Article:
So what’s “real”? What’s “fantasy”? What “exists”?

Libraries have been filled with the answers to those questions.

Mahayana Buddhism, which is the dominant form of Buddhism in China, Tibet, Japan and Korea, all phenomena are empty of intrinsic existence. One school of Buddhist philosophy, Madhyamika, says that phenomena exist only in relation to other phenomena. Another, called Yogachara, teaches that things exist only as processes of knowing and have no intrinsic reality.

One might say that in Buddhism, the big question is not whether gods exist, but what is the nature of existence? And what is the self?

Some medieval Christian mystics argued that it is incorrect to say that God exists, because existence amounts to taking a particular form within a space of time. God has no particular form and is outside of time. Therefore, God does not exist. However, God is. That’s an argument that many of us atheistic Buddhists can appreciate.

Suggested Reading

Buddhism: Philosophy or Religion?

What Buddhists Believe

Four Noble Truths

Suggested Reading

Misunderstanding Buddhism

Secular Buddhism – Have Your Say About Secular Buddhism

The Four Dharma Seals — The Four Dharma Seals Define Buddhism

Suggested Reading

Stephen Batchelor’s Confession

Buddhism and Science – How Buddhism agrees with Science

Mount Meru – Mount Meru and the Buddhist Universe

Related Articles

Religion or Philosophy? – Buddhism

Buddha Versus Buddhism – Buddhism

Buddhism Basics — Start Here to Learn About Buddhism

Investigating Dharma — Working With Buddhism and Buddhist Doctrines

Are Beliefs like Buddhism Religion or Philosophies? Polls on Religion

via Atheism and Buddhism — Buddhism as an Atheistic Religion.

via Atheism and Buddhism — Buddhism as an Atheistic Religion.

Advertisements

About Old Boy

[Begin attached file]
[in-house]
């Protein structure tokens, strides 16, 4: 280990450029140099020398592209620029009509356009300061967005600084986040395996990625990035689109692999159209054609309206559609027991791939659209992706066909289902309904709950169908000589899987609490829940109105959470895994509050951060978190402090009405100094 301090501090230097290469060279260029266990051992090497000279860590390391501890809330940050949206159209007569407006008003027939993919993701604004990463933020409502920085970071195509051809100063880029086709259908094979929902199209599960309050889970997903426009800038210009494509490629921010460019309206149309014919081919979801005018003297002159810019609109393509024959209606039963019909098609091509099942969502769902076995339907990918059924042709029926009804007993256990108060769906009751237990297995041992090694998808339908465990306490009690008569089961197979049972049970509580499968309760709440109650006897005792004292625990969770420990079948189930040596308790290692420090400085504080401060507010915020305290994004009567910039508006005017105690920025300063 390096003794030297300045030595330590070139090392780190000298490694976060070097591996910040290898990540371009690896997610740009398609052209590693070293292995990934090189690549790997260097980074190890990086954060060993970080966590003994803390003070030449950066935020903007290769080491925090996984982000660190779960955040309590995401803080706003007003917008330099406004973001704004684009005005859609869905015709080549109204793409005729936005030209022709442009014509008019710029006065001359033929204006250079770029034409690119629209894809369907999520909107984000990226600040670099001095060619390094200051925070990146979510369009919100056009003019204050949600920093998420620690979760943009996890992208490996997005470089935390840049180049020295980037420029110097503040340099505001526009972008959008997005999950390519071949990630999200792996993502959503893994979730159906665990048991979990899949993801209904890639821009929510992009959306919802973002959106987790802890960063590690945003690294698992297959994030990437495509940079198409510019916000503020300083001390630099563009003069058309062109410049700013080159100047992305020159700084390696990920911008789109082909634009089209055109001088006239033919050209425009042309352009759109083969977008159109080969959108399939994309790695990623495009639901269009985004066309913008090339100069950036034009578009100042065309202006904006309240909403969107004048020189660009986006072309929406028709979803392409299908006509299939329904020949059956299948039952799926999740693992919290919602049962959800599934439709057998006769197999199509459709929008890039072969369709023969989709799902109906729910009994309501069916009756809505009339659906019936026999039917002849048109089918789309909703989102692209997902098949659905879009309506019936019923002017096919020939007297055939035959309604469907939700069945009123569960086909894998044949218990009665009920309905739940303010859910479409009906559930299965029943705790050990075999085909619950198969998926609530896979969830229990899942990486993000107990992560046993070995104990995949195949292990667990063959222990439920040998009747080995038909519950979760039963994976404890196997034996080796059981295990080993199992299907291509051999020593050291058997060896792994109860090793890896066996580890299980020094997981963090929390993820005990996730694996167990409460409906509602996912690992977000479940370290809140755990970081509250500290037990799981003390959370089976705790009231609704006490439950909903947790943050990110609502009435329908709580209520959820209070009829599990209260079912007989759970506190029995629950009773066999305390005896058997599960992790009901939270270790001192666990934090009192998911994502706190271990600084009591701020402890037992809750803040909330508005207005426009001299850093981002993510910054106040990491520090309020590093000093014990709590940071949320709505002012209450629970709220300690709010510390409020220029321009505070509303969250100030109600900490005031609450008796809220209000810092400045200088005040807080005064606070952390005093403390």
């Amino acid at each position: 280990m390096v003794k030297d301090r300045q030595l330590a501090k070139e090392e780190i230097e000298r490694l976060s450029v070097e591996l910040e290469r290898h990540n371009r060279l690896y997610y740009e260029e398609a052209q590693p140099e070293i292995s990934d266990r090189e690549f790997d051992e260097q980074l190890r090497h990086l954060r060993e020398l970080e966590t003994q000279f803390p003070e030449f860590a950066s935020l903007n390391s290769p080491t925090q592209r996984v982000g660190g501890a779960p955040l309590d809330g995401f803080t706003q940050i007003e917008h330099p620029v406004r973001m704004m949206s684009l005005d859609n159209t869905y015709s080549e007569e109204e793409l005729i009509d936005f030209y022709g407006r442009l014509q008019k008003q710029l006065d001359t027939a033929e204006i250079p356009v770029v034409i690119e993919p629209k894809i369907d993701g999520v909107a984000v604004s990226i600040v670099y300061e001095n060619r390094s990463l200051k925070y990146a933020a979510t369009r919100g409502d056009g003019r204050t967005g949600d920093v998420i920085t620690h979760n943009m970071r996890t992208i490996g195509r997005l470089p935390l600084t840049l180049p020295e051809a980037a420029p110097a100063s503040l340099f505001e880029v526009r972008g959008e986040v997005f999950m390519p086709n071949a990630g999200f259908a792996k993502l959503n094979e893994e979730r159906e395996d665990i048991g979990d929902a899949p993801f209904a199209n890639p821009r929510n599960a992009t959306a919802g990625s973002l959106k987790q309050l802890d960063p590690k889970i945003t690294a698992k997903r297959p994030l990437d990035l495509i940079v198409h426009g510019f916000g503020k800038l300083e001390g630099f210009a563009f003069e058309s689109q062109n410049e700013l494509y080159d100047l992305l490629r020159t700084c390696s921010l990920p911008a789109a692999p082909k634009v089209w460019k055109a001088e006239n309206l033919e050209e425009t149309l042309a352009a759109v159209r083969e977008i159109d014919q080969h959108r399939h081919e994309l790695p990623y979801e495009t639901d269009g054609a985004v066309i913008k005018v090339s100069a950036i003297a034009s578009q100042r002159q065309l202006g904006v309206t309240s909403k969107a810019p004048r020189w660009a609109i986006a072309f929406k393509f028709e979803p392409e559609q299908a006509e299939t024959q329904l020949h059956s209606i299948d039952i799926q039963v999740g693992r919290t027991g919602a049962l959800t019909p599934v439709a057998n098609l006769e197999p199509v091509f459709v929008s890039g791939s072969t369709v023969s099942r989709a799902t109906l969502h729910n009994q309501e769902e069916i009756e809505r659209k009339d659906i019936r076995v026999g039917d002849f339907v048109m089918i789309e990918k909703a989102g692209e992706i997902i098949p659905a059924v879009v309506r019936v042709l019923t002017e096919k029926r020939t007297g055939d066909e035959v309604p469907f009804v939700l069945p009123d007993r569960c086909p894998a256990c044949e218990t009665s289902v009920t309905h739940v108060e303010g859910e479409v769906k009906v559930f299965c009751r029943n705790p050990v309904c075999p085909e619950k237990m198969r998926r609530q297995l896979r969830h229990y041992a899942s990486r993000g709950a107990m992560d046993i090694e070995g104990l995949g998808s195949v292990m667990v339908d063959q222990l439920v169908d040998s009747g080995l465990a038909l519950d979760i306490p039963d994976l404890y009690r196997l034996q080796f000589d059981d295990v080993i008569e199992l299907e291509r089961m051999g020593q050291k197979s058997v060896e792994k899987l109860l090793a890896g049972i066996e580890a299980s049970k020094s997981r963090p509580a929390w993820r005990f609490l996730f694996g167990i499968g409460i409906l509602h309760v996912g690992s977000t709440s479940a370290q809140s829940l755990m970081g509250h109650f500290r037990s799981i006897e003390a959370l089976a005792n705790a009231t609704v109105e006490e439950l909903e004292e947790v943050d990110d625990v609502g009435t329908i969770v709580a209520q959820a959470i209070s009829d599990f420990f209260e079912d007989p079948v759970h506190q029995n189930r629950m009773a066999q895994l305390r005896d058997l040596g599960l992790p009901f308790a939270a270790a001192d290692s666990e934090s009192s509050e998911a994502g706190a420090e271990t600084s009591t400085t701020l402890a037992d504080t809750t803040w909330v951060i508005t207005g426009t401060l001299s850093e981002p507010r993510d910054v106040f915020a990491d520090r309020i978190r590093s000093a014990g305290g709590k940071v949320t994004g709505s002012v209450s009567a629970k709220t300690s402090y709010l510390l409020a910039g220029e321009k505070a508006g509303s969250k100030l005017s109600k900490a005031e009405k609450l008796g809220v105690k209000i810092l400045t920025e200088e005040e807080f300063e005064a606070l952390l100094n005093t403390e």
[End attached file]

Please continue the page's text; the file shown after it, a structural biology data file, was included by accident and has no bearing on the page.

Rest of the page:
Love the past and the future but live in the present

Posted on May 28, 2013, in Religion and tagged , , , , , , , . Bookmark the permalink. Leave a comment.

Leave a Reply

Fill in your details below or click an icon to log in:

WordPress.com Logo

You are commenting using your WordPress.com account. Log Out / Change )

Twitter picture

You are commenting using your Twitter account. Log Out / Change )

Facebook photo

You are commenting using your Facebook account. Log Out / Change )

Google+ photo

You are commenting using your Google+ account. Log Out / Change )

Connecting to %s

Canadian Cinephile

"For me, cinema is a vice. I love it intimately." Fritz Lang

Dispatches from the Asylum

I believe in only one thing and that thing is human liberty ~ H.L. Mencken

Jacolette:

a gallery of Irish snapshot and vernacular photography.

lifesdailylessonsblog

Exploring life lessons though the Arts

Classic for a Reason

Reviews of Classic Films from the Golden Age of Hollywood

Burrello Submarine's Movie Blog

cinema esoterica obscura

Motion Picture Blog

Indie Film Reviews & Recommendations

First Night Design

Art, Design, Theatre, Literature, History, Food, Laughter ...

Paddy Healy's Blog

In defence of Education and the Public Services

shivashishspeaks

ALL U WANNA KNOW

Riding the High Country

Reviews and ramblings

Movies Tavern

Horror e Exploitation, B-Movies & Trash, Rarità e Capolavori. Insomma, ciò che mi piace.

CravenWild

The life and times of a filmmaker: fashion, beauty, books and life.

spearfruit

....................................it's my life

vinnieh

Movie reviews and anything else that comes to mind

renxkyoko's space

Just another WordPress.com site

TheMarckoguy

"TheMarckoguy" is the alternate name for Markus. Markus is a human who reviews stuff.

Tippity Tappin Away in the Coffee Shop

I write a lot, and I wanted a place to share my flash fiction stories.

/ EXPERIENCE OF THINKING / EXPÉRIENCE DE PENSÉE / ESPERIENZA DI PENSIERO /

The world is everything that is the case. --- Ludwig Wittgenstein.

Erin's Movie corner

Frankly my dear, I don't give a damn

Come Here To Me!

Dublin Life & Culture.

Ghost Dog

Notes From the Underground with Pictures

Karmic Reaction Blog

#Arts/#Culture/#History/#Music/#Politics/#Science/#Writing

Product of Half-glass.com

An average guy capable of discussing TV & film on a higher level but would rather do it from the couch.

Kate Bowyers Media Adventure

“Love recognizes no barriers. It jumps hurdles, leaps fences, penetrates walls to arrive at its destination full of hope.” — Maya Angelou

Reel Realities

A blog about my love for movies

Silent-ology

Uncovering the silent era

American History-8th Block

Made by Alyssa Carlton

31 Horror Movies in 31 Days

Celebrating History and Horror Films

Gizmo February

The Literary Explorations of a Bulldog

Year of Horror

One full year of clammy hands and sweaty butt cheeks

Danyeti

Design as understood by Danielle

Bradley's Basement

Tim Bradley's Blog

Champagne for Lunch

"Only on special occasions."

Save Celluloid

Information on Film Preservation and Restoration

Media coursework

By George Milton

Ciryan

Crazy,Batty

Nitrate Diva

Old Movies. Fresh Takes.

Kid Slender

Let all the children boogie

%d bloggers like this: